At Former Synagogue Near South Street, Development Plans Include Preservation

 

Former Antiquarian's Delight and B’Nai Reuben synagogue at 6th and Kater | Photo: Bradley Maule

Former Antiquarian’s Delight and B’Nai Reuben synagogue at 6th and Kater | Photo: Bradley Maule

The new owner of the Antiquarian’s Delight building in Queen Village is still mum about his plans, but has indicated that his goal is to preserve the former synagogue for future development.

The flea market and antiques shop had its operations in the former B’Nai Reuben synagogue at 6th and Kater Streets for 28 years before announcing that it was closing this month.

The property was sold to the Fetfatzes family–who also own the Bainbridge Street Barrel House down the block, and the Bella Vista Beer Distributor at 11th and Catharine–for $1.1 million in November. Sources close to the antiques shop claimed that the synagogue is to be converted into condominiums.

Jordan Fetfatzes declined to confirm this, but told Hidden City in an email that “the idea is to keep the building intact regardless of the development.” He also commented, however, that sections of the mezzanine were crumbling and not readily accessible.

Former B’Nai Reuben synagogue | Photo: Bradley Maule

Former B’Nai Reuben synagogue | Photo: Bradley Maule

The synagogue was erected in 1905 and became home to Chevra B’Nai Reuben, Philadelphia’s first Hasidic congregation. With South Philly’s Eastern European Jewish population in decline after the Second World War, the congregation left the premises in 1956.

Antiquarian’s Delight operated on the ground floor and basement of the synagogue beginning in 1985, while the upper sanctuary (and main site of worship) remained vacant. The once charming destination just off of South Street had acquired a poor reputation in the last two years, with online reviewers deriding the shop owner’s one-dollar entry fee and hermetic antipathy to customers. The rotting second-floor windows had become a visible sign of the building’s neglect.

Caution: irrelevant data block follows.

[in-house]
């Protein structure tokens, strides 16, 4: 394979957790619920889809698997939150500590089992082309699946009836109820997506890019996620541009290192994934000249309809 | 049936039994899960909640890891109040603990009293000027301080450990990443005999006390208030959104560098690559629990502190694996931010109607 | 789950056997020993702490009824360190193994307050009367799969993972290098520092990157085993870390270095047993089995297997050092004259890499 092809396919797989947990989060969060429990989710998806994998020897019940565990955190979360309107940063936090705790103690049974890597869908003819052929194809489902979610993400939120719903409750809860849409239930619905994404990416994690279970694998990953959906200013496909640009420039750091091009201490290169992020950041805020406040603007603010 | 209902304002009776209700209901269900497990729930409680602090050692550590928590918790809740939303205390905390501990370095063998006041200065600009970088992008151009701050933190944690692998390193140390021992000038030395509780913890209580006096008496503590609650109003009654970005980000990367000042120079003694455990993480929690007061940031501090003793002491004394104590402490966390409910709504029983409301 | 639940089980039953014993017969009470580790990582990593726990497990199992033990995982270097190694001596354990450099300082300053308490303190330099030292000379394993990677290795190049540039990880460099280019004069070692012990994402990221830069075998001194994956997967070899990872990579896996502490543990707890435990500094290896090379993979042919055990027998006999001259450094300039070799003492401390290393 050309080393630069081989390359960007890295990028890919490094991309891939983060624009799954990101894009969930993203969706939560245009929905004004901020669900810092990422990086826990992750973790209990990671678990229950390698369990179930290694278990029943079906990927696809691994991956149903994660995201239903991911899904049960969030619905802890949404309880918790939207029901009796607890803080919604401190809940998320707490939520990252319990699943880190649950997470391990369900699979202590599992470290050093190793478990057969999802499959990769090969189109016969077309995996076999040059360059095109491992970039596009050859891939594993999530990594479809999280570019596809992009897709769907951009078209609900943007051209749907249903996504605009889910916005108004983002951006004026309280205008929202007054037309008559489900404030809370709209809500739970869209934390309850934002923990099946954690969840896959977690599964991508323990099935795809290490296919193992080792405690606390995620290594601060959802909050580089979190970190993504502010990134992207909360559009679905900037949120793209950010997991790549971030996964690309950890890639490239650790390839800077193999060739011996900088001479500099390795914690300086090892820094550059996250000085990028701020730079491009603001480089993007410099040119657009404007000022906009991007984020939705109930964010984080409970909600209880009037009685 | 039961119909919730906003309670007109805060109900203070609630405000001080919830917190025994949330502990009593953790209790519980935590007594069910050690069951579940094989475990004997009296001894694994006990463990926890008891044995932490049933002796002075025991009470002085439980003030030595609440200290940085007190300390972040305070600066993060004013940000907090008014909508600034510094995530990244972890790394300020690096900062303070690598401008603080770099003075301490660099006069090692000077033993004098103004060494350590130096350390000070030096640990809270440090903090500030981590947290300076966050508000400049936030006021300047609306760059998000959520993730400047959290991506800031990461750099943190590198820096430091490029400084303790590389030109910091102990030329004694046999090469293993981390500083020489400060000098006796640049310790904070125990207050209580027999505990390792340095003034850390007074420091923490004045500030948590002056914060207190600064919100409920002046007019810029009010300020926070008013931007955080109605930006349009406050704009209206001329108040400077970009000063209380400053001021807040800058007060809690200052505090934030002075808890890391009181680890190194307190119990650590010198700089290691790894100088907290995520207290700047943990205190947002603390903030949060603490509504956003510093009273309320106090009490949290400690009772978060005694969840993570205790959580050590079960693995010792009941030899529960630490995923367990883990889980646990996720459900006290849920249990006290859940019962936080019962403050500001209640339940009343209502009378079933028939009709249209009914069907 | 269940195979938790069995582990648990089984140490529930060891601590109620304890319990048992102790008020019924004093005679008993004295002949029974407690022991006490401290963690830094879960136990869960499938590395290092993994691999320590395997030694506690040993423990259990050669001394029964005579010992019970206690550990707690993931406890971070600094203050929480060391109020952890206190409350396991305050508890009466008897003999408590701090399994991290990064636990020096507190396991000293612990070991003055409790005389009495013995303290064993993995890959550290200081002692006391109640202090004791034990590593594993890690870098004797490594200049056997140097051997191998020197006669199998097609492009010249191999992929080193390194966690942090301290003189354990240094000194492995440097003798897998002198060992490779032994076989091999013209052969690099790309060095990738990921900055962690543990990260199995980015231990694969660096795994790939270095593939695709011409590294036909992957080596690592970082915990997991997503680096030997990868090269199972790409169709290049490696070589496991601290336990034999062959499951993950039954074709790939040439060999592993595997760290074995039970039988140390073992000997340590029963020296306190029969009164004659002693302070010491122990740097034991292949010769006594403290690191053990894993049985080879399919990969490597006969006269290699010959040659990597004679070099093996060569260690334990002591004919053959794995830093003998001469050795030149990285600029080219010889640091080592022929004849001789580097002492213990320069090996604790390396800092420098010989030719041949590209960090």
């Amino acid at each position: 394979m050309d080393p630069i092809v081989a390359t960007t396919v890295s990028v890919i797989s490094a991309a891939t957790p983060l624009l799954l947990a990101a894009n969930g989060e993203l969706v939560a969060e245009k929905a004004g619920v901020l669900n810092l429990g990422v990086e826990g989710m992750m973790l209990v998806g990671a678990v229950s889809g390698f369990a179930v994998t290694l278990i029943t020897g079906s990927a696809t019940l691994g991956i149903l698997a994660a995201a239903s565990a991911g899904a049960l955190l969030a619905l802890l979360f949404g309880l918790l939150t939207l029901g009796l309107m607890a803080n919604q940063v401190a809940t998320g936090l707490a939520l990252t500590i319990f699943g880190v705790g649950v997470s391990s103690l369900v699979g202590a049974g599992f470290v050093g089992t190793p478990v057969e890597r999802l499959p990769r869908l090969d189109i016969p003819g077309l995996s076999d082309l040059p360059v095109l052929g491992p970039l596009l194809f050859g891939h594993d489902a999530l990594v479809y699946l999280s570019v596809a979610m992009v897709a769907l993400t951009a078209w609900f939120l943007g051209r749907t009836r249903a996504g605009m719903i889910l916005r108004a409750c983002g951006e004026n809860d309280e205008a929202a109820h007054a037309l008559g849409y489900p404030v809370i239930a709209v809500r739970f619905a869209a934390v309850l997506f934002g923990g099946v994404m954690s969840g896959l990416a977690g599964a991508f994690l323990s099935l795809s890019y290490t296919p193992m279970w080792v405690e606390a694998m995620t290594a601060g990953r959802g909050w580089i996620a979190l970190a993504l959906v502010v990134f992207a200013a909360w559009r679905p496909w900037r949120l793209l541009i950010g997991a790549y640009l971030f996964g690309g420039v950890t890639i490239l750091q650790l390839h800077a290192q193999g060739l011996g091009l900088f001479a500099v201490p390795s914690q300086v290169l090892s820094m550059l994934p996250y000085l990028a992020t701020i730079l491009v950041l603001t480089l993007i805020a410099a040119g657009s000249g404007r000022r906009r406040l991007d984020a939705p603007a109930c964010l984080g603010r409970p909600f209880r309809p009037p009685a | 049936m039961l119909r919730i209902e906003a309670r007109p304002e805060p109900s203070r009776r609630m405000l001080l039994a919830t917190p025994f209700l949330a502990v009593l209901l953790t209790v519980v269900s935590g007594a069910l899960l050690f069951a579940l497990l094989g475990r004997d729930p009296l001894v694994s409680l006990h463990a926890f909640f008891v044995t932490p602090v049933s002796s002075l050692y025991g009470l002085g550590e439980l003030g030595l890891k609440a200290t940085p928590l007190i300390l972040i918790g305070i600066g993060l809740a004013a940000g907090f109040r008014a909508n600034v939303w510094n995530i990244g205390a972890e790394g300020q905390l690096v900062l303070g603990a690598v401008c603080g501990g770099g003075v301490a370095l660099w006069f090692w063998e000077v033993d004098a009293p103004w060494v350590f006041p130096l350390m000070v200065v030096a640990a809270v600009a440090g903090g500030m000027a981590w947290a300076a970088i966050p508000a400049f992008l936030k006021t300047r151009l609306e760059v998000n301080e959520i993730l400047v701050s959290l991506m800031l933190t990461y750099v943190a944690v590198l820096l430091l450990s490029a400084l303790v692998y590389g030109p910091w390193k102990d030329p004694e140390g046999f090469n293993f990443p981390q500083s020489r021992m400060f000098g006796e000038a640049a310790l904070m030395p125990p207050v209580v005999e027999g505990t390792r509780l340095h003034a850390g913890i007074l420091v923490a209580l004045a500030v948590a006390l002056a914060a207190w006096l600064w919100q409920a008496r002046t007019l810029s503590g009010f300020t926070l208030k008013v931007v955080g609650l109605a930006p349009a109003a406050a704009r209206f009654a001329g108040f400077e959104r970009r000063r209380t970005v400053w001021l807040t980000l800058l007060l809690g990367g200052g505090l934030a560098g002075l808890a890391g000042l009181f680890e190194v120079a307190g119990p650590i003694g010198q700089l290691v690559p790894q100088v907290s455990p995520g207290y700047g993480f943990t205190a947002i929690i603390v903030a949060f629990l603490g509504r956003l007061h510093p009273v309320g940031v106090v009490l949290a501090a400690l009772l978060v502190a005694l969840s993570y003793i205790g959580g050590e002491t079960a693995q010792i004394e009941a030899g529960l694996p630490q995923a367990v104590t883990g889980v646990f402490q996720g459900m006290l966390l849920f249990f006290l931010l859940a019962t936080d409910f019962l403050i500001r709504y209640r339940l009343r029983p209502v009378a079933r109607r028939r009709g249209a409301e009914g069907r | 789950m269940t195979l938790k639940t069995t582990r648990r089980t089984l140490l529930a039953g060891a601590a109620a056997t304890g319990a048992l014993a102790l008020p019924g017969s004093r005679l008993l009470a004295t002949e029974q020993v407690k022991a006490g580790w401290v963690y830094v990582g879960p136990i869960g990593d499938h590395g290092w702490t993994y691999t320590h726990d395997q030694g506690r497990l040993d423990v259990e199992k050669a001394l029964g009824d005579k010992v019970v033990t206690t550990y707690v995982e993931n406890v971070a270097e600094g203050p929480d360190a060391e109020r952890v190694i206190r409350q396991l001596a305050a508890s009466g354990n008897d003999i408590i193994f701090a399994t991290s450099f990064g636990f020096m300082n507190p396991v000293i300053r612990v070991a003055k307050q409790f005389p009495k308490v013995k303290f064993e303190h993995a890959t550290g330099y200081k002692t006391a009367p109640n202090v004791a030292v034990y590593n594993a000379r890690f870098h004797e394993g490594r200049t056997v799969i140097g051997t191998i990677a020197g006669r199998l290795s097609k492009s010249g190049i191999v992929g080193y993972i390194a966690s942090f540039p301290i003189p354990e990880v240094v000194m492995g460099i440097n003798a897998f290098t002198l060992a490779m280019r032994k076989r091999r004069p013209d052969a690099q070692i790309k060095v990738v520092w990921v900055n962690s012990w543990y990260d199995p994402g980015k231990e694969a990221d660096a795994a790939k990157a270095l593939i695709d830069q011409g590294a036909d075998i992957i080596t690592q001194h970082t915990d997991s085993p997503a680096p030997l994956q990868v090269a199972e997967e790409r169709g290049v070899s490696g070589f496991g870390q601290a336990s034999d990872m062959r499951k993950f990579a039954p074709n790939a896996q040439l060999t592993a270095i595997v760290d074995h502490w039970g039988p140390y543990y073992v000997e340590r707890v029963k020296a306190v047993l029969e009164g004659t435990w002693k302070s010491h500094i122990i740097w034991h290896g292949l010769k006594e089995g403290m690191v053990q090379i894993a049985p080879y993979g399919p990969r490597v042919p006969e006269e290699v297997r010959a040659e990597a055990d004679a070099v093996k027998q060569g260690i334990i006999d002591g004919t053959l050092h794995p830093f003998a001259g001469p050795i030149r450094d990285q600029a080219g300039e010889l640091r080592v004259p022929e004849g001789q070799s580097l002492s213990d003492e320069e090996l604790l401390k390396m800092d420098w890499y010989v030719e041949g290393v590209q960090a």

According to the City’s Department of Licenses and Inspections, there are, however, no outstanding structural violations on the property. No permits for construction have yet been pulled by the owners.

About the author

Christopher Mote covers stories of preservation, planning, zoning and development. He lives in South Philadelphia and has a special fondness for brownstone churches and mansard roofs.

Send him a message at: motecw[at]hotmail[dot]com



2 Comments


  1. Jordan , THANK YOU ! For not demolishing this structure.

  2. Great picture. What a rich past that Philadelphia may claim. The melting pot, truly and indeed.

Leave a Reply

Comment moderation is enabled, no need to resubmit any comments posted.

Recent Posts
Docomomo PHL To Host

Docomomo PHL To Host “Wake” For Modernist Store

June 18, 2018  |  News

Modernist architecture advocacy group will hold a demonstration to protest Philadelphia's historic preservation crisis. Michael Bixler has the details > more

The Rise, Fall, & Revival Of North Broad's Opera Palace

The Rise, Fall, & Revival Of North Broad’s Opera Palace

June 14, 2018  |  Vantage

Rob McClung takes us on a journey through the turbulent history and present reawakening of the mighty Metropolitan Opera House at Broad and Poplar > more

A Brief History Of Race & Contested Space In West Philly

A Brief History Of Race & Contested Space In West Philly

June 11, 2018  |  Vantage

Mariam Williams dives deep into the social evolution of Malcolm X Park to unearth the history of race and economics within a neighborhood space > more

Italian Market Project Puts Fresh Eyes On A Philly Staple

Italian Market Project Puts Fresh Eyes On A Philly Staple

June 8, 2018  |  Vantage

The Italian Market Project mixes a walking tour with Philly-accented theater in a fun, immersive experience. Mickey Herr has the details > more

Taking History To The Streets With Preservation Activism

Taking History To The Streets With Preservation Activism

June 6, 2018  |  Soapbox

Ali Roseberry-Polier discusses civil rights history, selective public memory, and why she created an historical marker for a Black female activist who challenged segregation in 19th century Philadelphia > more

A Buzzy New Beginning For Poth Brewing Company

A Buzzy New Beginning For Poth Brewing Company

June 4, 2018  |  Last Light

Before renovations begin, Michael Bixler takes us inside the remains of Poth Brewing Company with this photo essay > more